Overclocking: Gigabyte K8NXP-SLI

Gigabyte developed quite a reputation a couple of years ago as a large motherboard maker who paid attention to what enthusiasts wanted. In the last year, however, we have not seen the kind of attention to detail that distinguished Gigabyte in the past. With the K8NXP-9 and now the K8NXP-SLI, we are pleased to see Gigabyte back with the kind of features and the range of adjustments enthusiasts are looking for. The options in BIOS had us anxious to see where the Gigabyte nForce4 SLI board could go.

Front Side Bus Overclocking Testbed
Default Voltage
Processor: Athlon 64 FX55
2.6GHz
CPU Voltage: 1.55V (default 1.50V)
Cooling: Thermaltake Silent Boost K8 Heatsink/Fan
Power Supply: OCZ Power Stream 520W
Memory: OCZ PC3200 EL Platinum Rev. 2
(Samsung TCCD Memory Chips)
Hard Drive: Seagate 120MB PATA (IDE) 8MB Cache
Maximum OC:
(Standard Ratio)
209x14 (5x HT, 2-2-2-10)
225x13 (5x HT, 2-2-3-10)
2926MHz (+12.5%)
Maximum FSB:
(Lower Ratio)
284 x 9 or 10 (2840MHz) (3x HT)
(1:1 Memory, 2 DIMMs in DC mode)
(+42% Bus Overclock)

The Gigabyte turned in one of the highest overclocks that we have seen on a Socket 939 Dual-Channel board. It is likely that the memory was holding us back at a 284 Clock Frequency, since we could only select 2.8V as the maximum memory voltage. Had higher options been available for memory voltage, it is likely that the Gigabyte could have grabbed the overclock record for 939. This is also supported by the 2.926GHz maximum overclock achieved at the stock multiplier. This is the highest stable overclock that we have seen with this FX55 processor, so we would expect a higher memory voltage to allow an even higher CPU clock at lower multipliers.

To put this in perspective, this is a board whose reason for being is SLI video, but the excellent K8NXP-9 underneath is showing through. If SLI excites you, then consider the additional performance options that the K8NXP-SLI opens up with its outstanding overclocking capabilities.

Features: Gigabyte K8NXP-SLI Memory Stress Testing
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  • instant - Thursday, February 24, 2005 - link

    You should play games in 3520x1024 resolution with a SLI setup. :-)

    Can you do Multi-Monitor with SLI?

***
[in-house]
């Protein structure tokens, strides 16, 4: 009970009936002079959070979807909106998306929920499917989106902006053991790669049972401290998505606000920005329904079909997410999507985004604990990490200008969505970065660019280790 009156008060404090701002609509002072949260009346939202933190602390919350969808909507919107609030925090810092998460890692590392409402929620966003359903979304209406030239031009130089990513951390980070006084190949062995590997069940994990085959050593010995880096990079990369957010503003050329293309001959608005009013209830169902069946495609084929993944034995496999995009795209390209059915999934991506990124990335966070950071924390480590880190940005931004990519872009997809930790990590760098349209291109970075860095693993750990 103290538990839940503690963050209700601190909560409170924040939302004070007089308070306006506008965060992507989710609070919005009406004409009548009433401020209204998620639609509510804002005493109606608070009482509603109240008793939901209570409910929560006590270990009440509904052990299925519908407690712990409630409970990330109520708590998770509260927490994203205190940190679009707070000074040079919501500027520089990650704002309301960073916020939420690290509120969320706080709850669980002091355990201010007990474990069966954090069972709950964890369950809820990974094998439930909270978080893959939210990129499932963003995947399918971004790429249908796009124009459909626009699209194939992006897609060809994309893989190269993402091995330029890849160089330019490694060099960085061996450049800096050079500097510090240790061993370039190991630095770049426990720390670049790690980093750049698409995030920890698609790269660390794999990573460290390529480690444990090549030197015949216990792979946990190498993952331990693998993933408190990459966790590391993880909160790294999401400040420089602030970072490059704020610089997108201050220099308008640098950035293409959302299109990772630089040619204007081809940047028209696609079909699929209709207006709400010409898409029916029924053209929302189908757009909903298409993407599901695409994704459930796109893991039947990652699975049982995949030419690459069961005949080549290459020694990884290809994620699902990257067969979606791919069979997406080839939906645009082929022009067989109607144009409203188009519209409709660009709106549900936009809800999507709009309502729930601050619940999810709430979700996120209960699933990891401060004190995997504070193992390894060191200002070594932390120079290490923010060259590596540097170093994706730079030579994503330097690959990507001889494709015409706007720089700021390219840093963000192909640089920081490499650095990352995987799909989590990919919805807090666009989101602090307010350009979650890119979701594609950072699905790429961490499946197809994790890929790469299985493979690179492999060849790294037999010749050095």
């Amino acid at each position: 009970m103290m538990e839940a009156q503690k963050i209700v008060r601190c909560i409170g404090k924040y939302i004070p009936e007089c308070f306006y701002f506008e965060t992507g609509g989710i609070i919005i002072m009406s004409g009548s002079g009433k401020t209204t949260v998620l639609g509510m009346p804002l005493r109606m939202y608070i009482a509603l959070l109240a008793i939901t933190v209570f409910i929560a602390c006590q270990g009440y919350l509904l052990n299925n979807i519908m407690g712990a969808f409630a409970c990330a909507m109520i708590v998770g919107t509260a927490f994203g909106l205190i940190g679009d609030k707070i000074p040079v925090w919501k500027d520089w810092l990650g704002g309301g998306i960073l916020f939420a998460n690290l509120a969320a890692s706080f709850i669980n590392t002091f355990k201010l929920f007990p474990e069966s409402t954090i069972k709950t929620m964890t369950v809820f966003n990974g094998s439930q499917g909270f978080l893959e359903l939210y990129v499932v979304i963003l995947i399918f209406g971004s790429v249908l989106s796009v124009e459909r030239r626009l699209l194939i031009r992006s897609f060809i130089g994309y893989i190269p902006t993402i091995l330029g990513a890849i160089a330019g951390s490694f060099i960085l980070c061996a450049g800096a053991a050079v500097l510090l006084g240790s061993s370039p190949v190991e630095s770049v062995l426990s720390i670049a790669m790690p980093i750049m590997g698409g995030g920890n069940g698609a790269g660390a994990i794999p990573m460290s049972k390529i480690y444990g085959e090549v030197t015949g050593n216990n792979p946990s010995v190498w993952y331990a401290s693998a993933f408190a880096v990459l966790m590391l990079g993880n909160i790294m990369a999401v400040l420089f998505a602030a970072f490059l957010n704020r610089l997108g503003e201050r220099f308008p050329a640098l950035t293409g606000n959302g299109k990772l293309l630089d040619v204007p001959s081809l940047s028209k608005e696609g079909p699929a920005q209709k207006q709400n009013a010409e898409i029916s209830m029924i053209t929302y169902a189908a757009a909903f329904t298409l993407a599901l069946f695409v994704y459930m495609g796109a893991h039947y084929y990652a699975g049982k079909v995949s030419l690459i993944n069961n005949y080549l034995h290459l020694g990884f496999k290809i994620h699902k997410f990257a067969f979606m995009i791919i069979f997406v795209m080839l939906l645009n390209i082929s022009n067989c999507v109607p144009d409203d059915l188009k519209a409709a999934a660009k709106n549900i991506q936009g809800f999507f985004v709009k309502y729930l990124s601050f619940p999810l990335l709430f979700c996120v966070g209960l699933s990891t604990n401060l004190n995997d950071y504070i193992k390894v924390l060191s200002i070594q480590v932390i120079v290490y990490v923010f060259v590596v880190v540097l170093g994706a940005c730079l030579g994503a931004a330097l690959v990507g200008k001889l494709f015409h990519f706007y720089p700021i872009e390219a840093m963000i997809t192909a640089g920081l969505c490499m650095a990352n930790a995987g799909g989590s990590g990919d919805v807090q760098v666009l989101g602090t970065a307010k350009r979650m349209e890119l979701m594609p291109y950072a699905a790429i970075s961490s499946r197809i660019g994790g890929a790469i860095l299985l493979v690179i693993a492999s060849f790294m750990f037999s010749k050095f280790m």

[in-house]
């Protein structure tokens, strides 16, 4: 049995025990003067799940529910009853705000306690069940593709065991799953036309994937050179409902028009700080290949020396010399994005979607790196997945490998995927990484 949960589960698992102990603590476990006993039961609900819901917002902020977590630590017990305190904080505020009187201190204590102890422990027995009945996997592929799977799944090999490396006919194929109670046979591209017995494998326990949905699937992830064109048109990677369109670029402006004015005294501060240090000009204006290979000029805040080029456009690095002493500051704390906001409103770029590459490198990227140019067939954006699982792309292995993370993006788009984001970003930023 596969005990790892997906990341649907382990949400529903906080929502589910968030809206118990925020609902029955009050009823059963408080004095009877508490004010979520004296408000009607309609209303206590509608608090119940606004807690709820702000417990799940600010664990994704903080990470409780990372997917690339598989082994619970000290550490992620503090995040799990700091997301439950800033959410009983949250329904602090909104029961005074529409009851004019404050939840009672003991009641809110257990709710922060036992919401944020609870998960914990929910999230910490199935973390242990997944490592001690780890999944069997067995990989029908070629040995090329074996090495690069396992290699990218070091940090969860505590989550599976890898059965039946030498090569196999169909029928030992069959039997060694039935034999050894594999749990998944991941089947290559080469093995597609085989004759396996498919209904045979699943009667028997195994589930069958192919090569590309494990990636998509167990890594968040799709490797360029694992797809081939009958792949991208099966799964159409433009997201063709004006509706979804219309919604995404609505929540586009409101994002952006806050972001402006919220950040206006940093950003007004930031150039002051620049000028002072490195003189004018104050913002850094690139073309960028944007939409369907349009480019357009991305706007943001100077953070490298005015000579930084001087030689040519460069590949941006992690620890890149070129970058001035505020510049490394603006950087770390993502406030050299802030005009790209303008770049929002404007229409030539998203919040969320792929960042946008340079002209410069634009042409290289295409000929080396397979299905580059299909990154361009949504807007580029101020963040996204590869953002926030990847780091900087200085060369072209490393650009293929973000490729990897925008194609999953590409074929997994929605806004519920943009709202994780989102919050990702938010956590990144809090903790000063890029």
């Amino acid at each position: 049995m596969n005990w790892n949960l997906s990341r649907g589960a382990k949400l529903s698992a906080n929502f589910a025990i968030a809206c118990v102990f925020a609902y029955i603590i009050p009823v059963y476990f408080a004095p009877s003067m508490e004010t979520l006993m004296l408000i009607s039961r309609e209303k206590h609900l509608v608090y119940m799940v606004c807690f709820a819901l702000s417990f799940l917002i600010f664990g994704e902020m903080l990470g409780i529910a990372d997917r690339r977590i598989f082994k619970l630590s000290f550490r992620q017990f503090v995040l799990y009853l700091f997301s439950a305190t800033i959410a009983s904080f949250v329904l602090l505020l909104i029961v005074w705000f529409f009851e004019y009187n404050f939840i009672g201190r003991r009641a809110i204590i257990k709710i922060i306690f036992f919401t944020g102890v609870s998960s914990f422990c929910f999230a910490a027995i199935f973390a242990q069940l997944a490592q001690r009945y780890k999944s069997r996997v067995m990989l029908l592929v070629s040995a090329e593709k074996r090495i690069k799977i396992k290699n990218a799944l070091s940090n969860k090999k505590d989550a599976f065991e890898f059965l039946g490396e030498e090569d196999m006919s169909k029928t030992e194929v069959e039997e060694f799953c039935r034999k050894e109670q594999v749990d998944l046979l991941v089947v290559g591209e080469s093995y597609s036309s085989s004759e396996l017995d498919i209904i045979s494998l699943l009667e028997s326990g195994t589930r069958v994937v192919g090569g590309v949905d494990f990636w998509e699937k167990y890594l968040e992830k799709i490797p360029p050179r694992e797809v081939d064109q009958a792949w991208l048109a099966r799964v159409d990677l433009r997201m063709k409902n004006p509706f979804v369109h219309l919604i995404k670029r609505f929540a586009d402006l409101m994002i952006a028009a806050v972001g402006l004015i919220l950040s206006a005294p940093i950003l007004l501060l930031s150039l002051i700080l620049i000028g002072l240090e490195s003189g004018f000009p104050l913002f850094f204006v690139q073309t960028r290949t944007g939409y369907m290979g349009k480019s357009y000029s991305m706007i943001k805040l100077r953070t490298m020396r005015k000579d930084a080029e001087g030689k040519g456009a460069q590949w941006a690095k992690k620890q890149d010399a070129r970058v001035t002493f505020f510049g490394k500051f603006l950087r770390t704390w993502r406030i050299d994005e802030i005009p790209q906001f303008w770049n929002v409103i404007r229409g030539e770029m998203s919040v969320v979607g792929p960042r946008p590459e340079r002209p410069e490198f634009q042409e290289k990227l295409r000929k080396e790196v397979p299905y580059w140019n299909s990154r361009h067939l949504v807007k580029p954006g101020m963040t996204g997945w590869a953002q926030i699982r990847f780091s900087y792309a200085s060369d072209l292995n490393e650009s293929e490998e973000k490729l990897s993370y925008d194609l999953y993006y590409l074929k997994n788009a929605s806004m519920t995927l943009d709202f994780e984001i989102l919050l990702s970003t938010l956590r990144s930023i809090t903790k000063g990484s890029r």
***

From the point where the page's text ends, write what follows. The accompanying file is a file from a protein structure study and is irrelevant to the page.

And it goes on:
Reply
  • BenSkywalker - Tuesday, November 30, 2004 - link

    "What do you think you are gaining by trying to harass Wes."

    It is not an attempt to harass anyone, it is pointing out A flaw with the review(emphasis on A).

    "Does it make you feel like more of a man to try and point out flaws in his motherboard review?"

    Why on Earth would it? If enough people point out the same issue perhaps it will bring home the fact that the higher resolutions are desireable information.

    "This was NOT an SLI performance review. This was a motherboard review. In all honesty all that needed to be said of SLI in it is "Yup it works on the board" and BAM he has fulfilled his requirements for a motherboard review."

    Not quite. The mobo must be capable of handling the load splitting in terms of the PCI-E lanes properly and there is the risk of issues with particular implementations being less then optimal along with the normal issues of early BIOS headaches that could become apparent for SLI adopters. There are also increased power demands at the highest resolutions.

    "It's fine if you disagree with what he wrote but to say that he wrote a pointless review and then troll and try and take pot shots when he responds is just idiotic."

    Not clarifying my points would be idiotic. Creating a summation of every particular reason why higher resolutions should be tested would run numerous pages, so I hold back and only point out those which I find to be most relevant. If a counter-point is offered then I rebut that issue.

    "There is a reason he gets new hardware first and you well..."

    That reason is he works for AT.

    "If you think you can do better than please by all means start a website."

    I used to handle reviews and other random things for a couple of different sites(mainly GameBasement) but the cost and time put into it wasn't worth it and I certainly wasn't going to go with an ad based site as then your credibility is too frequently in doubt.

    When someone pointed out an element they felt I should have included in a review be it either hardware or software I took the time to add it in every time. If you consider authoring for a review site a service to your readers, then you try to do everything honest and accurate that needs to be done to service the readers.
    Reply
  • Akira1224 - Tuesday, November 30, 2004 - link

    I am going to comment on the article in a moment but first I have to ask Ben a question.